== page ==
Last year we published a blog post about The Psychology of Online Sharing where we looked into the popularity and growth of social media networks analysing the psychological triggers that motivate us humans to share content online and further what content is most likely to be passed on between peer groups.
This time around we are looking at individual decision making and the role social dynamics play between people generating collective outcomes such as social contagion and trends.
So what really makes products and services go viral and spread contagiously? How can digital marketers make their offers catch on and become popular amongst their audiences?
Let’s set the scene first: according to Technorati Media’s 2013 Digital Influence Report the digital landscape has slightly changed compared to last year. The survey’s interviewees consisted of 6000 influencers, 1200 consumers and 150 top brands – a pretty comprehensive sample.
60% of top brands suggest a 40% increase in social spend for the year 2013. Currently the majority of brands’ digital spend goes directly to search, display advertisement and video. Whilst only 10% of the total digital spend are devoted to social media and influencer marketing. To further break these 10% down – Facebook takes the biggest slice of the cake currently accounting for 57% of social spend closely followed by YouTube and Twitter each accounting for 13%. The graph below gives a clear outline of the top brands social spending fragmentation.
Influencers & Blogs have greater impact than social media
You probably think so far so good, but there’s been a pretty steep shift in consumer trust, popularity and influence meaning that even though influencers and blogs are only allocated the minimum digital spend they now have a greater impact on consumer decision making than social media!
Regarding the consumer’s purchase decision making process, blogs now trail closely behind brand and retail sites and also belong to the top 5 most trusted online sources. According to consumers blogs have a greater impact on forming opinions than Twitter. This means the landscape has changed and that blogs have a higher impact than social media on your consumers’ purchasing decisions.
The harsh reality is that brands’ spending is not fully aligned with where and how consumers are seeing value and are being influenced. Meaning digital marketers are currently missing out on a big piece of the cake.
I believe that this is interlinked with the potential hurdle faced by numerous content creators who lack the right metrics to see where and how their consumers are actually being persuaded.
Why most digital marketers are currently missing out
From this it becomes apparent that the art and science of picking and choosing influencers has become key. However, in the survey, the brands used different metrics for selecting influencers such as comScore/Nielsen, followed by the number of Twitter followers, Facebook likes and the influencer’s likelihood to draw likes. But it’s important to note that niche-sized influencers are not well presented within comScore/Nielsen.
This reasserts the importance of selecting the right metrics to find market/niche influencers as they greatly influence your consumer’s purchase decision making.
So what are the right metrics?
You may know who’s a sector influencer, possibly even how to reach them, but do you know their network and how influential they are? Bloggers don’t just exist on their blogs but also on their social media outlets where they’ll share their passion and promote their posts. What digital marketers therefore need is a way to identify which bloggers are influential within a vertical and who is interacting a lot with the industry.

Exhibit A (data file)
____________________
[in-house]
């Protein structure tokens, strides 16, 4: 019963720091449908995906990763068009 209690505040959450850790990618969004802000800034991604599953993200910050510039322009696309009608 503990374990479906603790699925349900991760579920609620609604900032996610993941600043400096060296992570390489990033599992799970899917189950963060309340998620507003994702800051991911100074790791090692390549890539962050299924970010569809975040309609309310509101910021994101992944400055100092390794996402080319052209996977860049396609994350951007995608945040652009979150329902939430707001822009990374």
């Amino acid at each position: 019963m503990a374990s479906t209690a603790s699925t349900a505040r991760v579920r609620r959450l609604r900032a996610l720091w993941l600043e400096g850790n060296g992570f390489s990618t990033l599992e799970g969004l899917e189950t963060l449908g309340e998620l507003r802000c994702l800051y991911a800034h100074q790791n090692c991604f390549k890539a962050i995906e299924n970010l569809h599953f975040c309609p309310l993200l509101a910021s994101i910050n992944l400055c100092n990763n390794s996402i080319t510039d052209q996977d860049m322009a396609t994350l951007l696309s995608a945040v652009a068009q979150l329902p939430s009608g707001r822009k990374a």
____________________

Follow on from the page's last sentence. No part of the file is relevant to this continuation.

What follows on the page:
Linkdex has therefore been working hard analysing conversations and relationships on Twitter, for every vertical in the world. Each of these verticals contain networks of influencers and social sharers. If you look at your own industry you will have closer relationships with some and more distant relationships with others. Meaning there will be large groups of people where you don’t have any traction or influence — yet.
Introducing Linkdex Networks
Our latest innovation Linkdex Networks enables you to visualise and analyse these groups of relevant influencers. The objective is to enable digital marketers to gradually identify the right personalities and build relationships with them, spreading along those networks for maximum exposure.
If someone within your network has lots of relationships pointing to them you know that they are perceived as trustworthy sources. The aim is to find influencers who are passionate on a niche topic, have strong relationships with the group and are receptive to new ideas with plenty of reach.
When most people look for influencers they actually find the noise makers and the most recognisable faces. What these diagrams allow you to do is identify the real actionable opportunities available to you. So you might stop spamming poor old @randfish with messages and start talking to the small niche influencers who are closest to you and more likely to be receptive and helpful.
Truly understanding how people relate to each other in a network diagram is a powerful way of pinpointing the people you need to talk to. With Linkdex networks you can also see:
- your contacts
- your own brand
- your friends
- your contact’s friends
- as well as the influencers inside that network
And you can see all this in the same network visualisation. The profiles also include the domains they write for, their social profiles and contact details, allowing you to spend more time making your ideas and products contagious.
What is influence — and how to choose influencers
Influence at its really high level is the ability to change someone’s thought or action — therefore influencers have to provide relevant and trusted content to their communities to create some kind of contagious effect. Below are 8 factors to consider when choosing your influencers
- Credibility: they have to be trustworthy, active and telling their world their opinion on an on-going basis.
- Bandwidth: the influencer has to have a high bandwidth — what’s their expertise? How many times do they tweet each day? How often do they publish posts? What’s their reach?